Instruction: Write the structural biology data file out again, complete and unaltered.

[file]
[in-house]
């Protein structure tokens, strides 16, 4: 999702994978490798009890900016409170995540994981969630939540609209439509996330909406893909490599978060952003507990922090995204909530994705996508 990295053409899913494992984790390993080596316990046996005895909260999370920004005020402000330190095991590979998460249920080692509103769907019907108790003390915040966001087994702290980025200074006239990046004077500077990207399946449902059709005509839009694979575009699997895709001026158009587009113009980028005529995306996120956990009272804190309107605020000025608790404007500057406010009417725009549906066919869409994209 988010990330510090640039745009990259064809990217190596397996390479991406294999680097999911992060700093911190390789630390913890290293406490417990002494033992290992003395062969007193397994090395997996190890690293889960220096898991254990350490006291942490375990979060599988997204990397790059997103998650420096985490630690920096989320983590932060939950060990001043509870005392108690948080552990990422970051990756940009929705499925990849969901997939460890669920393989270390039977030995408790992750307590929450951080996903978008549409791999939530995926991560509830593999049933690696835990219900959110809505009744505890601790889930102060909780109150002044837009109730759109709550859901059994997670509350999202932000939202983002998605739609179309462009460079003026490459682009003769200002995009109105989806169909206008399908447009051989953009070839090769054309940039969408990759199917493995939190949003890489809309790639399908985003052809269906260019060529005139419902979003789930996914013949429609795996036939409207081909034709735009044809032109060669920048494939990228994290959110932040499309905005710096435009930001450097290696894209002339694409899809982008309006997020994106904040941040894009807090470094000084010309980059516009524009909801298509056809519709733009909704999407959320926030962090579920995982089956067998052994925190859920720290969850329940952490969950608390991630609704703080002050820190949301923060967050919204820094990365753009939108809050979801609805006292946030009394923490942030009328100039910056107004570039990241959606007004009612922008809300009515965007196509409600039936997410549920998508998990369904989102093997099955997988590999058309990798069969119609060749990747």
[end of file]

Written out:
[in-house]
């Protein structure tokens, strides 16, 4: 999702994978490798009890900016409170995540994981969630939540609209439509996330909406893909490599978060952003507990922090995204909530994705996508 990295053409899913494992984790390993080596316990046996005895909260999370920004005020402000330190095991590979998460249920080692509103769907019907108790003390915040966001087994702290980025200074006239990046004077500077990207399946449902059709005509839009694979575009699997895709001026158009587009113009980028005529995306996120956990009272804190309107605020000025608790404007500057406010009417725009549906066919869409994209 988010990330510090640039745009990259064809990217190596397996390479991406294999680097999911992060700093911190390789630390913890290293406490417990002494033992290992003395062969007193397994090395997996190890690293889960220096898991254990350490006291942490375990979060599988997204990397790059997103998650420096985490630690920096989320983590932060939950060990001043509870005392108690948080552990990422970051990756940009929705499925990849969901997939460890669920393989270390039977030995408790992750307590929450951080996903978008549409791999939530995926991560509830593999049933690696835990219900959110809505009744505890601790889930102060909780109150002044837009109730759109709550859901059994997670509350999202932000939202983002998605739609179309462009460079003026490459682009003769200002995009109105989806169909206008399908447009051989953009070839090769054309940039969408990759199917493995939190949003890489809309790639399908985003052809269906260019060529005139419902979003789930996914013949429609795996036939409207081909034709735009044809032109060669920048494939990228994290959110932040499309905005710096435009930001450097290696894209002339694409899809982008309006997020994106904040941040894009807090470094000084010309980059516009524009909801298509056809519709733009909704999407959320926030962090579920995982089956067998052994925190859920720290969850329940952490969950608390991630609704703080002050820190949301923060967050919204820094990365753009939108809050979801609805006292946030009394923490942030009328100039910056107004570039990241959606007004009612922008809300009515965007196509409600039936997410549920998508998990369904989102093997099955997988590999058309990798069969119609060749990747």